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Law: When can 'impossibility of performance' be used as a defense?

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I need help in answering the following:

Millie contracted to sell Frank 10,000 bushels of corn to be grown on Millie's farm. Due to a drought during the growing season, Millie's yield was much less than anticipated, and she could deliver only 250 bushels to Frank. Frank accepted the lesser amount but sued Millie for breach of contract. Can Millie defend successfully on the basis of outcome impossibility of performance?

In responding to the question be sure to:

- Discuss the elements of impossibility of performance and the three situations where this defense can be used.
- Discuss commercial impracticability and its application to the above case.

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1. Discuss the elements of impossibility of performance and the three situations where this defense can be used.

Impossibility of performance can terminate a contract if an unforeseen contingency prevents the performance of the contract. For instance, there is a contract with a famous singer to perform on a particular date. However, before the date the famous singer dies. This makes it impossible to perform.

Under UCC 2-615 there are three conditions that must be fulfilled before performance is excused. First, the occurrence of a contingency; Second, the contingency has made the performance impracticable and third, the non-occurrence of that contingency was a basic assumption on which the contract was made.

Millie can defend ...

Solution Summary

This solution discusses 'impossibility of performance', defines commercial impracticability, identifies principles of the impossibility of performance and provides examples where these principals have been applied. Applicable law is discusses and condition that must be fulfilled before performance is excused are identified. This solution is 400 words.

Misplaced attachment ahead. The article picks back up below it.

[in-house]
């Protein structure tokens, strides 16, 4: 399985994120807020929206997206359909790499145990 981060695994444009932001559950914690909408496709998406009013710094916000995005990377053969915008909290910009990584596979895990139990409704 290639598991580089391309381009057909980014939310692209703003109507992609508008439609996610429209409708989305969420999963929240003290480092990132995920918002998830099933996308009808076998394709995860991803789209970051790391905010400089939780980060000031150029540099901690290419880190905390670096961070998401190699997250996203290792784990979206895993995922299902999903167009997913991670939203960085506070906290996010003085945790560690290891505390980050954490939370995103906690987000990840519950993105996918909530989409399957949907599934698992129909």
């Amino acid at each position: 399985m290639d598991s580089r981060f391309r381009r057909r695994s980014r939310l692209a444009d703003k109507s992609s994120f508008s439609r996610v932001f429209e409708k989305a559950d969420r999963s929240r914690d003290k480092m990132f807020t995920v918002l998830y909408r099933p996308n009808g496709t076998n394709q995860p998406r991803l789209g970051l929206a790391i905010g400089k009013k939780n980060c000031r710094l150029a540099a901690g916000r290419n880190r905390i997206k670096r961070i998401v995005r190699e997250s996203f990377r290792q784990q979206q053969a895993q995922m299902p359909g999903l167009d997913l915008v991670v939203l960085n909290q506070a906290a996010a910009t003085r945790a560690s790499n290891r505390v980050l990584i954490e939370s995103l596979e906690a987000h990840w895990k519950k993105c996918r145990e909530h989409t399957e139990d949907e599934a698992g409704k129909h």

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20 Legal Multiple Choice Questions

1. Which of the following statements regarding trial courts is false?
A) Cases involving significant dollar amounts usually begin at the trial court level.
B) Trial courts keep detailed records of their proceedings.
C) Determination of the applicable law is the trial judge's responsibility
D) The trial court's fact-finding function is always handled by the jury

2. A contract for the sale of goods between Seller and Buyer contains an agreement to submit disputes arising from the contract to a neutral, nonjudicial third party. Such an agreement calls for what kind of ADR?
A) Settlement
B) Mediation
C) Arbitration
D) Minitrial

3. Which of the following government actions would most likely be subject to strict scrutiny if challenged?
A) a federal regulation of trade
B) a statute prohibiting false and deceptive advertising
C) a statute prohibiting indecent exposure
D) a government action that favors one racial group over another

4. Which of the following is not an example of actual or compensatory damages a plaintiff may win in a tort suit?
A) Damages for physical injuries
B) Damages for lost pay and benefits
C) Damages for emotional distress
D) None of the above

5. Which of the following statements about punitive damages is false?
A) Punitive damages are intended to compensate tort victims for their losses
B) Punitive damages are designed to punish flagrant wrongdoings